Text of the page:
Monday, April 26, 2010

wharton, wharton and ashraf

#37 The House of Mirth, Edith Wharton

Books are generally a tissue of lies. Old age and hard use inure your finer feelings to their manipulative effects, especially if you are reading them on the 9.10 Churchgate fast local. So it is an unpleasant surprise to come across a book that can not only pierce through the calluses of a lifetime's experience of Books That Lie, but do it so thoroughly that it can ruin your whole week. This is exactly what The House of Mirth achieves. For an unpleasant and untrue book, its effect on the tear glands is remarkable. It is almost as though the reader has a secret self-indulgent, self-pitying streak buried deep, hidden away alongside the beauty and brilliancy underappreciated by a dishonest world.

What am I describing here? What did I just read that so affected me? A novel about a rich woman incurring gambling debts that she is eventually unable to pay? Trying and failing to catch a wealthy husband? Falling into social and financial ruin thanks to a villainous and unfeeling world that consists of about thirty people who seem to lie about giving parties all day? A doomed romance? Oh girl. Are you kidding me? A heroine who is 'bred for ornamentation only'? ARE YOU KIDDING ME? I mean maybe its just me, but if George Eliot went before me in telling the stories of rich women [and men] whose education and philosophies can completely betray them, sometimes even to the point of death, I would have some shame before I sat down to write The House of Mirth, you know?

I'm not trying to pull some version of the BOOTSTRAPS! argument on this book and on Lily Bart. Of course, women's lives are circumscribed in ways that not even the most liberated, or even the recklessly brave, are able to always escape. Of course anyone who fell into ruin in the way Lily does in the course of the book could not always pick herself up and dust herself off and become an adventuring pirate with numerous devoted and buff gentleman callers crowding the deck of the barge. And of course - to acknowledge the soul of the book - I do not mean that a person in a book, any more than one in life, is to be despised for being unable to exchange ideas for expediency. But surely such characters are not to be pitied, either. And Lily is not a principled ideologue*. She's really not very much of anything, as Wharton is keen to emphasise. Not much of anything, that is, except a victim of her circumstances. I leave it to you to guess how much I love books in which heroines have nothing left to do in the last five pages but die protracted deaths for no fault of their own.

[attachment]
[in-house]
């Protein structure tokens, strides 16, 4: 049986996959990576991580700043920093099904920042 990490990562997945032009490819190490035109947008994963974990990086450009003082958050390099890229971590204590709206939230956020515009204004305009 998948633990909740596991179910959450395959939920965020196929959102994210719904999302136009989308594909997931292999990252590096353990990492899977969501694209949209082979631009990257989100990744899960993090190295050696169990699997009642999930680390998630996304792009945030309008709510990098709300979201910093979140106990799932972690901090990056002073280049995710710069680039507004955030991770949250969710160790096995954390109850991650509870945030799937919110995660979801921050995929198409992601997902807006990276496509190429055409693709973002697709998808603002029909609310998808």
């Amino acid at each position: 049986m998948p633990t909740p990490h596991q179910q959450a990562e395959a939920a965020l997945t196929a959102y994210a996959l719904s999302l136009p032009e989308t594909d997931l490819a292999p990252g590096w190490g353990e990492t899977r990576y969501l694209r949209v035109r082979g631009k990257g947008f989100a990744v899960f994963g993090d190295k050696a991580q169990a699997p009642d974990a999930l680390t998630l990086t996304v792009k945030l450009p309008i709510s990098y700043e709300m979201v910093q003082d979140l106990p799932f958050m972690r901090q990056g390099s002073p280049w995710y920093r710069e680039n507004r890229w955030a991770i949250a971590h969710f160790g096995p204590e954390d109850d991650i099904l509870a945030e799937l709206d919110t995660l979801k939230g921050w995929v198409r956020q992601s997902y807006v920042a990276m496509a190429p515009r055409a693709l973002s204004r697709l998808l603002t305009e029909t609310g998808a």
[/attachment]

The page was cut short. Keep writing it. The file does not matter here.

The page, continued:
Of course a big and perhaps quite well-highlighted flaw in the Wharton worldview is its insufferable snobbishness. Perhaps no reader of novels can justifiably escape being a snob of some sort, but Wharton's is not the Ideal Snobbery. It's more - well, more a tissue of snobbery. While symptomatic in books like the one I describe below, which is set in a world where poor people don't exist, the tissue is present and pulsing in The House of Mirth, which must perforce describe the scenery flying past as Lily tumbles down the socio-economic ladder. Equally unforgivable to me, in spite of Wharton's partially-redeeming use of the character later in the book, is her 'that little Jew' treatment of Simon Rosedale.

And yet, WTF. There's just something so compelling in this elegant trainwreck, in this tissue, indeed, of trainwreckery, that by the time you've caught the 8.52 Borivali fast and are nearing home you have to shut the book on the last few pages, when Lily, betrayed and bereft by those she once considered friends, is fucking up sewing sequins on a hat in a millinery factory, because you can't cross the overbridge with streaming eyes. There is something so thrillingly sad about Lily's downfall, because she both does and does not deserve it, and because Wharton is so mercilessly able to sacrifice her in order to criticise the falsehoods of the alien, ancient world Lily - and once, Wharton - depended on, you find yourself compelled by the strange notion that whether or not this tragedy deserves your pity, it is completely justified in evoking your terror.